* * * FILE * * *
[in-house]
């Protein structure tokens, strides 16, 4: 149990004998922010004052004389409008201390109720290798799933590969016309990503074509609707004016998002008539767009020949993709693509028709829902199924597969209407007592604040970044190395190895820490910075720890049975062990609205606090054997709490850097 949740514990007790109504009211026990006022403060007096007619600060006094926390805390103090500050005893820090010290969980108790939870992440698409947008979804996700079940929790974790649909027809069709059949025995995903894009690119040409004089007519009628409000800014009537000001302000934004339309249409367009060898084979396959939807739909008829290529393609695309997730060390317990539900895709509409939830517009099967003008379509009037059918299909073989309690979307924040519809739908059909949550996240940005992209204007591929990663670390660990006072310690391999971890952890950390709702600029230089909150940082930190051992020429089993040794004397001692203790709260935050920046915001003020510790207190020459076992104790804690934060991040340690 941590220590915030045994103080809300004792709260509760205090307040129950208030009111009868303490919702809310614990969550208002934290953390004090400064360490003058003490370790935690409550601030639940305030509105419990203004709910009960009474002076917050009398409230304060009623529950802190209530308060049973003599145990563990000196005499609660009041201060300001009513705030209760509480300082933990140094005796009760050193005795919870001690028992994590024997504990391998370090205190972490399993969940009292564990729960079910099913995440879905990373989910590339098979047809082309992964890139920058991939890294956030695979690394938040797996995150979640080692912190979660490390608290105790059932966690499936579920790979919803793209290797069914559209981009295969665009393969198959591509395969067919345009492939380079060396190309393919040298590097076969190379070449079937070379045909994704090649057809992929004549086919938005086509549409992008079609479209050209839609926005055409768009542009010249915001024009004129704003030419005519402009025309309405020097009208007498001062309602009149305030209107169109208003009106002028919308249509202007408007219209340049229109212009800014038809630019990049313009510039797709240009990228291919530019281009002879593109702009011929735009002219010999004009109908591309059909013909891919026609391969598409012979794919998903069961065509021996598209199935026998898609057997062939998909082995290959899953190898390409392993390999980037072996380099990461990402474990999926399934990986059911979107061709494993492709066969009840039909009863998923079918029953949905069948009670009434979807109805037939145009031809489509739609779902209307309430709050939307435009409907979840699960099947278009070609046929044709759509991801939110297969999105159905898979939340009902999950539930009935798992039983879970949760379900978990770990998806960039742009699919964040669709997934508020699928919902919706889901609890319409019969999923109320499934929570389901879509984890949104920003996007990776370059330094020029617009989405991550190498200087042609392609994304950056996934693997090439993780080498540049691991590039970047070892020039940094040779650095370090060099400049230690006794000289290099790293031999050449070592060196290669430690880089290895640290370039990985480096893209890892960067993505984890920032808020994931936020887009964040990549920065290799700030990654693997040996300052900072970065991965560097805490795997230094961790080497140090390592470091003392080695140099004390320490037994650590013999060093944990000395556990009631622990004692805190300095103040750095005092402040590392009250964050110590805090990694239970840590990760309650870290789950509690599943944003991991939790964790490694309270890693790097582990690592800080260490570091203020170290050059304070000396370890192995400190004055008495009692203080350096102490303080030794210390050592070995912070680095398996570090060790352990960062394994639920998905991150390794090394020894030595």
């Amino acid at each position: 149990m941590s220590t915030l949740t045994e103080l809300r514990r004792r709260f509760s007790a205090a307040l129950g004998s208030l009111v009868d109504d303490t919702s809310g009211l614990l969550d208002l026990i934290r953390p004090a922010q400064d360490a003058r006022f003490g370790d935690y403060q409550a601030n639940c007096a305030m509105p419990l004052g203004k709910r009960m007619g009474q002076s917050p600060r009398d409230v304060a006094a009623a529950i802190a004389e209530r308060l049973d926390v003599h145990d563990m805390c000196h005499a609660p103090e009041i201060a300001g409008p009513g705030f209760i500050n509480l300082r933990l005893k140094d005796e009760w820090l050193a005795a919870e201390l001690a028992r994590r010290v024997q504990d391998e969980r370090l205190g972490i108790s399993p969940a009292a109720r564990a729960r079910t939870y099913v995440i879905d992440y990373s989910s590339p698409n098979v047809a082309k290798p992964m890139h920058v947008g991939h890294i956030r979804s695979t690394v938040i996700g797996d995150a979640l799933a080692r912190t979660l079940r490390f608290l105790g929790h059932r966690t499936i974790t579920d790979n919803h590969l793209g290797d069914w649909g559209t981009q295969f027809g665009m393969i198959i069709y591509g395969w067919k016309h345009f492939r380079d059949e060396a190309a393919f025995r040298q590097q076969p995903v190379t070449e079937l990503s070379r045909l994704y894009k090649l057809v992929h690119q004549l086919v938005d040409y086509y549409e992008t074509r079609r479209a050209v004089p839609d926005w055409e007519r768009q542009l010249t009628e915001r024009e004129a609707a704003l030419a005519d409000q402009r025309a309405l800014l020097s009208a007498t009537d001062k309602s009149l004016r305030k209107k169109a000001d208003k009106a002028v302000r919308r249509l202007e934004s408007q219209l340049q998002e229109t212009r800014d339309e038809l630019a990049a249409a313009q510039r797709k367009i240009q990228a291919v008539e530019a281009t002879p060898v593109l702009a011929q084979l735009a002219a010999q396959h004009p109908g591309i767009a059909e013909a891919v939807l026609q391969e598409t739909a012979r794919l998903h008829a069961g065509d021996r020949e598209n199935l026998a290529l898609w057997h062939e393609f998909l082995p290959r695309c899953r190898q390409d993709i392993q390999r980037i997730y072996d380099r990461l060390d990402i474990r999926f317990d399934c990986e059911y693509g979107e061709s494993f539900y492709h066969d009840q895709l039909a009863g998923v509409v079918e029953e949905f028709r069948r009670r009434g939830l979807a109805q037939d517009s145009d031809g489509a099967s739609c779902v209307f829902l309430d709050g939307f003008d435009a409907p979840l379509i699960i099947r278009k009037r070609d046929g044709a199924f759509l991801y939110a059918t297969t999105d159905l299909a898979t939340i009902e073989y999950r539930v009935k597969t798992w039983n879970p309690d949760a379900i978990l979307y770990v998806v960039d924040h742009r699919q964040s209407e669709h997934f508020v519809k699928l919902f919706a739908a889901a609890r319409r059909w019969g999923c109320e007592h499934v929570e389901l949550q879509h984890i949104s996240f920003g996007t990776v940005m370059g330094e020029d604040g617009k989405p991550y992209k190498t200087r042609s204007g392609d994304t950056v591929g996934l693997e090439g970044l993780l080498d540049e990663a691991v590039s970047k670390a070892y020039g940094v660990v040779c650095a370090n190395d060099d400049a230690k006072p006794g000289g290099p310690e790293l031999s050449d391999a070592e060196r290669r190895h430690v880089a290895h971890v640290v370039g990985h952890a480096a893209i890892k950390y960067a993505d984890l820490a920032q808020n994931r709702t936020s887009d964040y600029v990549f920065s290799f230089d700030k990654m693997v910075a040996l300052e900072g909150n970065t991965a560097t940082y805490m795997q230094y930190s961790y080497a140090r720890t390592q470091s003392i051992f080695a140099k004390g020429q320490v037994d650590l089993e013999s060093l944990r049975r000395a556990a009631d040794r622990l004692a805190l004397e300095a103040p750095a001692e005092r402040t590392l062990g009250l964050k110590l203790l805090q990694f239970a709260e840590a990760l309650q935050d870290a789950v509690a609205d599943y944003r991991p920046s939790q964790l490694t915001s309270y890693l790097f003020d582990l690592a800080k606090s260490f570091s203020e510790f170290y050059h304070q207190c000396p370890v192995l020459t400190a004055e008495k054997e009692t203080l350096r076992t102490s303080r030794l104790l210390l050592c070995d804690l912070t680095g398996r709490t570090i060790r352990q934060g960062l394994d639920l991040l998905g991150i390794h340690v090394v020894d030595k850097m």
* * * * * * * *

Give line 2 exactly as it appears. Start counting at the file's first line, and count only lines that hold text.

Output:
């Protein structure tokens, strides 16, 4: 149990004998922010004052004389409008201390109720290798799933590969016309990503074509609707004016998002008539767009020949993709693509028709829902199924597969209407007592604040970044190395190895820490910075720890049975062990609205606090054997709490850097 949740514990007790109504009211026990006022403060007096007619600060006094926390805390103090500050005893820090010290969980108790939870992440698409947008979804996700079940929790974790649909027809069709059949025995995903894009690119040409004089007519009628409000800014009537000001302000934004339309249409367009060898084979396959939807739909008829290529393609695309997730060390317990539900895709509409939830517009099967003008379509009037059918299909073989309690979307924040519809739908059909949550996240940005992209204007591929990663670390660990006072310690391999971890952890950390709702600029230089909150940082930190051992020429089993040794004397001692203790709260935050920046915001003020510790207190020459076992104790804690934060991040340690 941590220590915030045994103080809300004792709260509760205090307040129950208030009111009868303490919702809310614990969550208002934290953390004090400064360490003058003490370790935690409550601030639940305030509105419990203004709910009960009474002076917050009398409230304060009623529950802190209530308060049973003599145990563990000196005499609660009041201060300001009513705030209760509480300082933990140094005796009760050193005795919870001690028992994590024997504990391998370090205190972490399993969940009292564990729960079910099913995440879905990373989910590339098979047809082309992964890139920058991939890294956030695979690394938040797996995150979640080692912190979660490390608290105790059932966690499936579920790979919803793209290797069914559209981009295969665009393969198959591509395969067919345009492939380079060396190309393919040298590097076969190379070449079937070379045909994704090649057809992929004549086919938005086509549409992008079609479209050209839609926005055409768009542009010249915001024009004129704003030419005519402009025309309405020097009208007498001062309602009149305030209107169109208003009106002028919308249509202007408007219209340049229109212009800014038809630019990049313009510039797709240009990228291919530019281009002879593109702009011929735009002219010999004009109908591309059909013909891919026609391969598409012979794919998903069961065509021996598209199935026998898609057997062939998909082995290959899953190898390409392993390999980037072996380099990461990402474990999926399934990986059911979107061709494993492709066969009840039909009863998923079918029953949905069948009670009434979807109805037939145009031809489509739609779902209307309430709050939307435009409907979840699960099947278009070609046929044709759509991801939110297969999105159905898979939340009902999950539930009935798992039983879970949760379900978990770990998806960039742009699919964040669709997934508020699928919902919706889901609890319409019969999923109320499934929570389901879509984890949104920003996007990776370059330094020029617009989405991550190498200087042609392609994304950056996934693997090439993780080498540049691991590039970047070892020039940094040779650095370090060099400049230690006794000289290099790293031999050449070592060196290669430690880089290895640290370039990985480096893209890892960067993505984890920032808020994931936020887009964040990549920065290799700030990654693997040996300052900072970065991965560097805490795997230094961790080497140090390592470091003392080695140099004390320490037994650590013999060093944990000395556990009631622990004692805190300095103040750095005092402040590392009250964050110590805090990694239970840590990760309650870290789950509690599943944003991991939790964790490694309270890693790097582990690592800080260490570091203020170290050059304070000396370890192995400190004055008495009692203080350096102490303080030794210390050592070995912070680095398996570090060790352990960062394994639920998905991150390794090394020894030595």